Cheated in the market, turned away by the bank
Maninder Tripathi, a visually impaired seller of incense sticks in Delhi, who earns ₹150-180 a day, was cheated when someone handed him a ₹500 note after it had ceased to become legal tender. Then, Tripathi failed to get the ₹500 note changed because he did not have an identity card to show at the bank. His business has been badly hit as there are fewer people with cash to spare for incense sticks.
Domestic workers in crisis
Usha Devi told The Wire that she doesn't "know how to use a bank or use an ATM." There are countless tales of domestic workers such as Usha who are having to borrow money until their employers can pay them in legal tender. Since most domestic workers do not have bank accounts, some employees are offering to get their legal tender exchanged for them but this too could take a while since queues at ATM kiosks and banks are only getting longer.
Farmers without fertilisers, labourers without work
Agricultural labourers in Rajasthan are among the worst-hit, with demonetisation throwing the season for sowing Rabi crops into disarray. Many farmers in the hinterland have no access to banks, and they have run out of the cash which they normally use to buy fertilizers, pesticides and seeds. Chiranjilal Maharia, a labourer in Rajasthan, told The Hindu, that he can't find any work.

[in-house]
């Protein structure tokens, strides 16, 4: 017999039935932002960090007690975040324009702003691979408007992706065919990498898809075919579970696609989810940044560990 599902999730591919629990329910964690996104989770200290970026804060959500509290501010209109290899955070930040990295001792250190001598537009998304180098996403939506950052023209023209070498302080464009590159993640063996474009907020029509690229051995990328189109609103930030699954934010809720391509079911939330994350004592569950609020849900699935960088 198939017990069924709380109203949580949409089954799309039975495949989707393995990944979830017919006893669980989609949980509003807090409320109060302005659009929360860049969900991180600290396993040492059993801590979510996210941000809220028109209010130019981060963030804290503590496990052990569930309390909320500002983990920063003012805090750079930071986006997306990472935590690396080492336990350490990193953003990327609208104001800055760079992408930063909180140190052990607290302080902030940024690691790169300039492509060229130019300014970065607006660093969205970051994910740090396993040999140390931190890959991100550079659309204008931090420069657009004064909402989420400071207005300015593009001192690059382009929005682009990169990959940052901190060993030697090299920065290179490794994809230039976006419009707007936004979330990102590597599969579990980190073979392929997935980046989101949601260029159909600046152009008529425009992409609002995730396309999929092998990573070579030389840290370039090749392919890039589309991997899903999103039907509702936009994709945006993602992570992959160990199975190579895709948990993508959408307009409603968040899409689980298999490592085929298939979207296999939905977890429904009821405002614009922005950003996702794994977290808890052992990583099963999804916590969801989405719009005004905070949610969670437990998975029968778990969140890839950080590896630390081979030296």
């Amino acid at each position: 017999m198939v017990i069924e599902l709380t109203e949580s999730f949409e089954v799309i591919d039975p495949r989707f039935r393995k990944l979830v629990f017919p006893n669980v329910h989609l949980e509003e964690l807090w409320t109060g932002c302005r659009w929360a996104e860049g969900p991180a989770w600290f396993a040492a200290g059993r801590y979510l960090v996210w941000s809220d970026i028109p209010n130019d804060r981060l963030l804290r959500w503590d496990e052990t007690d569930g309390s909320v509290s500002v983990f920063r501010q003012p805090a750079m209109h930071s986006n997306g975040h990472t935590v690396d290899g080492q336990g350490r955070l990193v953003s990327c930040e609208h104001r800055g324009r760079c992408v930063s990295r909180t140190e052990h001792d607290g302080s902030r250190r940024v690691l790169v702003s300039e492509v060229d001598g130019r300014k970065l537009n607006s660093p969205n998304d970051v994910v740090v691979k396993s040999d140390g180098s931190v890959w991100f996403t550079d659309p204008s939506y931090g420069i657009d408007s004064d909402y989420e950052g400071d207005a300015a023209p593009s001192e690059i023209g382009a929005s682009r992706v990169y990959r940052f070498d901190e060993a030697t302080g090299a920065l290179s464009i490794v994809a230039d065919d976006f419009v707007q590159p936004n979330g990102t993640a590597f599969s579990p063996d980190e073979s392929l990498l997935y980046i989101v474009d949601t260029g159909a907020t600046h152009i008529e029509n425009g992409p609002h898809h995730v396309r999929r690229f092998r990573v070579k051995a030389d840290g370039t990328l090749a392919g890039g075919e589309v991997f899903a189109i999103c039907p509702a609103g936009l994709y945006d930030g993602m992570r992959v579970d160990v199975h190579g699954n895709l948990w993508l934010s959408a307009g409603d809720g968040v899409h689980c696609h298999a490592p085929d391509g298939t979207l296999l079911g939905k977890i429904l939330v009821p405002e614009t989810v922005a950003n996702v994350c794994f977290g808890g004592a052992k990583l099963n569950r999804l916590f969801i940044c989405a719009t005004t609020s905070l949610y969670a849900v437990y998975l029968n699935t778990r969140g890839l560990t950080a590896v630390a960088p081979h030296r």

No payment for tea workers in the Northeast
Lakhs of tea workers in Bengal, Assam and the rest of the Northeast have not received payment following demonetisation, which is only adding to the prevailing problem of malnutrition. It could be days before currency notes arrive in remote areas where tea estates are located, and where ill equipped banks take time to stock up. Jute workers are facing a similar predicament over non-payment of wages.
After floods, comes demonetisation
Last year, it was a flood. This year, it is demonetisation. It would appear that fishermen in Chennai can't catch a break. K Raji, a fisherman at Saidapet, has gone from selling 15 kg of fish to just four kg. "People are ready to buy in exchange for old notes of ₹500 but I am not accepting those. I have taken a hit on my earning," he said. In fact, fishermen in Tamil Nadu have vowed not to go to sea until the situation stabilizes.
No work for autowallahs
Even before demonetisation, auto-rickshaw drivers in the National Capital Region were facing hardships because customers have been migrating to app-based cab services such as Uber and Ola. Now, with demonetisation, their dwindling pool of customers is all but vanishing. Even regular auto-users such as Aniket Tiwari are now turning to app-based cab services, which allow customers to pay online.
Ruby Singhal, Noida and Ghaziabad's only woman auto-rickshaw driver, did not earn any money on Saturday. "The government should have infused a large quantity of lower denomination notes before banning the higher currency notes," she told the Hindustan Times.